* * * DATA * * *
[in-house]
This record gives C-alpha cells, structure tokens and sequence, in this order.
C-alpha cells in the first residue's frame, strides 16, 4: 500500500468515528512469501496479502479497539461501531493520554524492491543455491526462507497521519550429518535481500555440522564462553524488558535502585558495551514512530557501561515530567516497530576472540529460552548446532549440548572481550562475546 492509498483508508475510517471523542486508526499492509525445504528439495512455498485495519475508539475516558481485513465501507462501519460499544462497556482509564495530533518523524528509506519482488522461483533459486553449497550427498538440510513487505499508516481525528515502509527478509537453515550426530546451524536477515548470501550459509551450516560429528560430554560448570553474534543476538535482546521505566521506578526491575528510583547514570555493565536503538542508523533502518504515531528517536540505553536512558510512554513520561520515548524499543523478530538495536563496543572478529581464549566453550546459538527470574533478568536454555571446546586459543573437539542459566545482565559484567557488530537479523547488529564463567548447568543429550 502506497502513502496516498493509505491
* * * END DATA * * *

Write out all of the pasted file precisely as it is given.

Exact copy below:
[in-house]
This record gives C-alpha cells, structure tokens and sequence, in this order.
C-alpha cells in the first residue's frame, strides 16, 4: 500500500468515528512469501496479502479497539461501531493520554524492491543455491526462507497521519550429518535481500555440522564462553524488558535502585558495551514512530557501561515530567516497530576472540529460552548446532549440548572481550562475546 492509498483508508475510517471523542486508526499492509525445504528439495512455498485495519475508539475516558481485513465501507462501519460499544462497556482509564495530533518523524528509506519482488522461483533459486553449497550427498538440510513487505499508516481525528515502509527478509537453515550426530546451524536477515548470501550459509551450516560429528560430554560448570553474534543476538535482546521505566521506578526491575528510583547514570555493565536503538542508523533502518504515531528517536540505553536512558510512554513520561520515548524499543523478530538495536563496543572478529581464549566453550546459538527470574533478568536454555571446546586459543573437539542459566545482565559484567557488530537479523547488529564463567548447568543429550 502506497502513502496516498493509505491